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I am learning Linq. Most of the Linq examples available are in query expression format. To understand it better I would like to learn what a query expression looks like in dot notation or lambda syntax. Though I can translate the simple query expressions in dot format, I find myself wanting when the expressions grow complicated.

Are there any general rules to do this conversion by hand?

Also is there a tool which can do such conversion for me from query expression to dot format and vice versa? The C# compiler pre-processes the query expression into dot format before doing the compilation. If there is no such tool is there a way to look at the preprocessed code before it is compiled?

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2 Answers 2

up vote 6 down vote accepted

Yes, get yourself a copy of LINQPad. This is an excellent tool for learning LINQ. The tool is free and allows you to do very simple and very complex LINQ prototyping. You can also intermingle C# code as well. It will show you your queries in Lambda form and also show you the resulting T-SQL code, if you are querying a database.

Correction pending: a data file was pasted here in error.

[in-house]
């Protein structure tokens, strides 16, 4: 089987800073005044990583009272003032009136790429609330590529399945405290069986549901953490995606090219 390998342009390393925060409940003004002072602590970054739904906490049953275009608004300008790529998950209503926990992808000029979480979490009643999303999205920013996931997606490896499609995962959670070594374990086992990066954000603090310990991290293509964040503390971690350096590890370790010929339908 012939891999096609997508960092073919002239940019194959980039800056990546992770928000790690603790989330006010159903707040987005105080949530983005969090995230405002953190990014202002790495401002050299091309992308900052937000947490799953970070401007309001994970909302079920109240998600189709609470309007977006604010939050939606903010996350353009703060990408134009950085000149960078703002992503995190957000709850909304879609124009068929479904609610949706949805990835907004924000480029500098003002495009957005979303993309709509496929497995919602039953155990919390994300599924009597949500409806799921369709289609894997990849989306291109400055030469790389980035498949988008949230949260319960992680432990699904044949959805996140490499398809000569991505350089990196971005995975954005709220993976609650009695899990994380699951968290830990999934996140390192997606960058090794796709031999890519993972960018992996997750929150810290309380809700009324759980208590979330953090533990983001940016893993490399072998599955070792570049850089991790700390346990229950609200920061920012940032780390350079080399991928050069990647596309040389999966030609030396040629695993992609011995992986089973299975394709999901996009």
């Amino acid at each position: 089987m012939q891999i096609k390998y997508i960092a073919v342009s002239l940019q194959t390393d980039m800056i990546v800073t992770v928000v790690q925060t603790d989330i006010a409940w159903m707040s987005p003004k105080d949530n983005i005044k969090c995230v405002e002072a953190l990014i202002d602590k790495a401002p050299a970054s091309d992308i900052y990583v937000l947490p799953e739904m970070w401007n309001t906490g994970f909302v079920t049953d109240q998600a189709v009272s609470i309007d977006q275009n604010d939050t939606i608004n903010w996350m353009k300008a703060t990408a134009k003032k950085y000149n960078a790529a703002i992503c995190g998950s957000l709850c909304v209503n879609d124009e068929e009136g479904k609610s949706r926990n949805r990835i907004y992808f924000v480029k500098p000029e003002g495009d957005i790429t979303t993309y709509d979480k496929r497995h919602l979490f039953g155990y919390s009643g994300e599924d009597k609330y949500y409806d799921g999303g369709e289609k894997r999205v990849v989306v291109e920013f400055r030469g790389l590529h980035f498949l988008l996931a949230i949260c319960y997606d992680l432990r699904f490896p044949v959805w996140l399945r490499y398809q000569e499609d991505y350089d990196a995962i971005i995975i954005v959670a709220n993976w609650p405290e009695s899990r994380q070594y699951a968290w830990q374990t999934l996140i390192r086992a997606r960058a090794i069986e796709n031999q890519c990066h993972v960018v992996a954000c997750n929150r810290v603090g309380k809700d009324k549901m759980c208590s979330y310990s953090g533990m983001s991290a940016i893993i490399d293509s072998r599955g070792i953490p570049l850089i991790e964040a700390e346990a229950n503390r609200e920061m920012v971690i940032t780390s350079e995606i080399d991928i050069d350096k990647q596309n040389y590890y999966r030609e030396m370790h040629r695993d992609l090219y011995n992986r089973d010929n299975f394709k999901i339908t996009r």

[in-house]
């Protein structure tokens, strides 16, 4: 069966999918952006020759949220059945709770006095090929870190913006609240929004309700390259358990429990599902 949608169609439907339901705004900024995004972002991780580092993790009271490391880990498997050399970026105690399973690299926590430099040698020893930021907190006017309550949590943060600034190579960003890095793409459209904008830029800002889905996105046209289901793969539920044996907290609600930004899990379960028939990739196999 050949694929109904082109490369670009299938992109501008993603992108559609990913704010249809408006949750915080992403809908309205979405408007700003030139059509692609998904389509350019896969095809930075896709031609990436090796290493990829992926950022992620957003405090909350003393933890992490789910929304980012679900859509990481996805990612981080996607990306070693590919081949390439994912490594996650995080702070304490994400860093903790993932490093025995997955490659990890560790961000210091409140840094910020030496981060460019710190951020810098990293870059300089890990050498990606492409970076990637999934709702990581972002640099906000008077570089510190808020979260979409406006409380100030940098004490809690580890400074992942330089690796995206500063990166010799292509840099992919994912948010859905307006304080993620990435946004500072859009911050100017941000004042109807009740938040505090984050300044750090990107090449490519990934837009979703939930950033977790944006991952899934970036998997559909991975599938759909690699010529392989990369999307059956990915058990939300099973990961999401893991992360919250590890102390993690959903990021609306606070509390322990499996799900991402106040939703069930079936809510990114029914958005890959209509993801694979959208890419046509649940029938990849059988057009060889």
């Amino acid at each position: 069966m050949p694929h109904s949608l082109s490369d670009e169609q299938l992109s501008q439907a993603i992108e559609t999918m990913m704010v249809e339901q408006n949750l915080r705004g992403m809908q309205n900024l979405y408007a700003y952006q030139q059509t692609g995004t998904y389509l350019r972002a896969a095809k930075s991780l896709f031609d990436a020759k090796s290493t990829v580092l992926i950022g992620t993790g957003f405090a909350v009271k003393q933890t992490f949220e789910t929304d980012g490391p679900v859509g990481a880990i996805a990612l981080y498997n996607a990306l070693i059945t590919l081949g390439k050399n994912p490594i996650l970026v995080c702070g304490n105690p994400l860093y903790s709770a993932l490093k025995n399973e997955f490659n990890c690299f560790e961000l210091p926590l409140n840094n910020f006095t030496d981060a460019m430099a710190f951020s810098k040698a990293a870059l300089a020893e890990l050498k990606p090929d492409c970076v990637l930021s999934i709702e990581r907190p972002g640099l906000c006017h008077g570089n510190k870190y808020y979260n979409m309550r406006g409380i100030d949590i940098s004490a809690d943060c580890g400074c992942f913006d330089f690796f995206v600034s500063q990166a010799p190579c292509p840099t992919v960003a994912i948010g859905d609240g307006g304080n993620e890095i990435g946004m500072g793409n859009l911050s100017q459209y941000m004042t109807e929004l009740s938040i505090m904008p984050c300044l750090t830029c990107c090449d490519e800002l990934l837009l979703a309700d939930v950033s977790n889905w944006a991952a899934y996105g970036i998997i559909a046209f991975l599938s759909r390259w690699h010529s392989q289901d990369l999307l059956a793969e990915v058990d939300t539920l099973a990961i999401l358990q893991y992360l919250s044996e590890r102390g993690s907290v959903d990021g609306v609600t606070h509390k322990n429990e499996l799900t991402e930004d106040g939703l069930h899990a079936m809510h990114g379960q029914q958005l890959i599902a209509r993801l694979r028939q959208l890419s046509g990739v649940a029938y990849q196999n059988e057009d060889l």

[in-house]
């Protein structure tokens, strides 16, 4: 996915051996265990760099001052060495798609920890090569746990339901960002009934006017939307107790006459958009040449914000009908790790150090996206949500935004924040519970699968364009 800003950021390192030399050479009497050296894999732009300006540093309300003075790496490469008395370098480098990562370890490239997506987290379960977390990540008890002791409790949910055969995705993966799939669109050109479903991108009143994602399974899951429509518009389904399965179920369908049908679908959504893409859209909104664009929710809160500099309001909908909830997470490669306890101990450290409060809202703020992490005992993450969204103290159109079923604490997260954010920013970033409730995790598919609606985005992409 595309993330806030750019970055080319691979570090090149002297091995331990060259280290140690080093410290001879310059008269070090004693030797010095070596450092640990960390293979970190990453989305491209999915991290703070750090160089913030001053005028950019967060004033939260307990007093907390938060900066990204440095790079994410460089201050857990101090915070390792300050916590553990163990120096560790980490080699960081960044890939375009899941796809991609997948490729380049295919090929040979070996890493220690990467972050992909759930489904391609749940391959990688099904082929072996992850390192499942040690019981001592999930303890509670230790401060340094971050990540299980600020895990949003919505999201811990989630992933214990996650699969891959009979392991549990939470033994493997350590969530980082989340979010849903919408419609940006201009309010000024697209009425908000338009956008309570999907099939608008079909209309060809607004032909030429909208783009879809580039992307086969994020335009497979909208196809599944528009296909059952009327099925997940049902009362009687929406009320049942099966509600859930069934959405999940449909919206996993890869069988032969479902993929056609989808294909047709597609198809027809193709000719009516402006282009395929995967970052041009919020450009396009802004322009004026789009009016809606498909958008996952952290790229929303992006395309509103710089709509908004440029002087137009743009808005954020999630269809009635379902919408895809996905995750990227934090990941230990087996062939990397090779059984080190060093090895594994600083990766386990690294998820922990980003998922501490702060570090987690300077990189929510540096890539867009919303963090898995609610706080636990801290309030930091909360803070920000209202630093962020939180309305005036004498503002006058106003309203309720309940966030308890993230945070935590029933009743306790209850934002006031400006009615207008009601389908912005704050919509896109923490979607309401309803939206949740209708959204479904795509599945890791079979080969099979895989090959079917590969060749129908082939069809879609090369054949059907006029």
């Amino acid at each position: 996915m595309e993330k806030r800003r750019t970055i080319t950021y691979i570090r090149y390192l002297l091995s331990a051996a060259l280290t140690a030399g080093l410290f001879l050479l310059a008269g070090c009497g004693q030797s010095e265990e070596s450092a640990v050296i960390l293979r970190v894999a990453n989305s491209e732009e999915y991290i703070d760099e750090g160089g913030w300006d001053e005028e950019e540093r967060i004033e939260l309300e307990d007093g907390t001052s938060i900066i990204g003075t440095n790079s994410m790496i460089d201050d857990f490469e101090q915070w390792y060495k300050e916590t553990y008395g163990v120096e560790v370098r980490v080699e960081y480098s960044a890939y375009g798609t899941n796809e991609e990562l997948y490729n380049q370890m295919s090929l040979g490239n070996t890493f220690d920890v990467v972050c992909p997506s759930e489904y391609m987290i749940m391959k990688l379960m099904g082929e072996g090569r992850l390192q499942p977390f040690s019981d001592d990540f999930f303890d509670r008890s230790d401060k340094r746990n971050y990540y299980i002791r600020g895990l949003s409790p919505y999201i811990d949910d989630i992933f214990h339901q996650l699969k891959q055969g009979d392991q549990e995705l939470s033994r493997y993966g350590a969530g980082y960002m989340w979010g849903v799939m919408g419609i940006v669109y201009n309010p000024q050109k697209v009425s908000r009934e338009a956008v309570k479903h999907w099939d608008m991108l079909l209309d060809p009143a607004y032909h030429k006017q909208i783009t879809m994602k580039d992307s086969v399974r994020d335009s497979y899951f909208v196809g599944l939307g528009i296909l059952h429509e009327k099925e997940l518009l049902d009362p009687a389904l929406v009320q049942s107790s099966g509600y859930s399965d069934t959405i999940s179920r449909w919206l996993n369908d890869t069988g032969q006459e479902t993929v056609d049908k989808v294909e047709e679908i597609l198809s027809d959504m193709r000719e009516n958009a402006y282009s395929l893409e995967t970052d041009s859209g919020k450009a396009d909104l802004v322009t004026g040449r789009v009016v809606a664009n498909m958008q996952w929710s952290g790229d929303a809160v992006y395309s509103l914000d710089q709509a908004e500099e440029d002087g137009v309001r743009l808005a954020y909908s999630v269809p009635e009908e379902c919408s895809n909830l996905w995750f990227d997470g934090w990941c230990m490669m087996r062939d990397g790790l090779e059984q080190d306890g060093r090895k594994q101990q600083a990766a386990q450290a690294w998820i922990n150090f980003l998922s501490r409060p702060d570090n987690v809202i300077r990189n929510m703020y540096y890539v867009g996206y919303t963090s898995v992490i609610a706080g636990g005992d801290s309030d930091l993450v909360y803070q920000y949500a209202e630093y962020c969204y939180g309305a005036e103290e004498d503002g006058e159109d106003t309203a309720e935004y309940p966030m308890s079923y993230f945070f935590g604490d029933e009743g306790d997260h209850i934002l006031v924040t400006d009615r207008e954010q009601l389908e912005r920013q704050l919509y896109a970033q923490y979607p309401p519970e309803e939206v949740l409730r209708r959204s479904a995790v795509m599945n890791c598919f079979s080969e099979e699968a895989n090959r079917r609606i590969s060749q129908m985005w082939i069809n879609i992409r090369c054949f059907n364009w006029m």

Highly recommended.

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For tools, I would second Randy's suggestion. However, I'd say it's also worth reading the C# language specification, which shows how it all works too, explaining transparent identifiers and the like. You should be able to use the spec to predict what the tool will show you.

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Agreed. It REALLY helps to understand what LinqPad is showing you. –  Randy Minder Nov 23 '10 at 19:18

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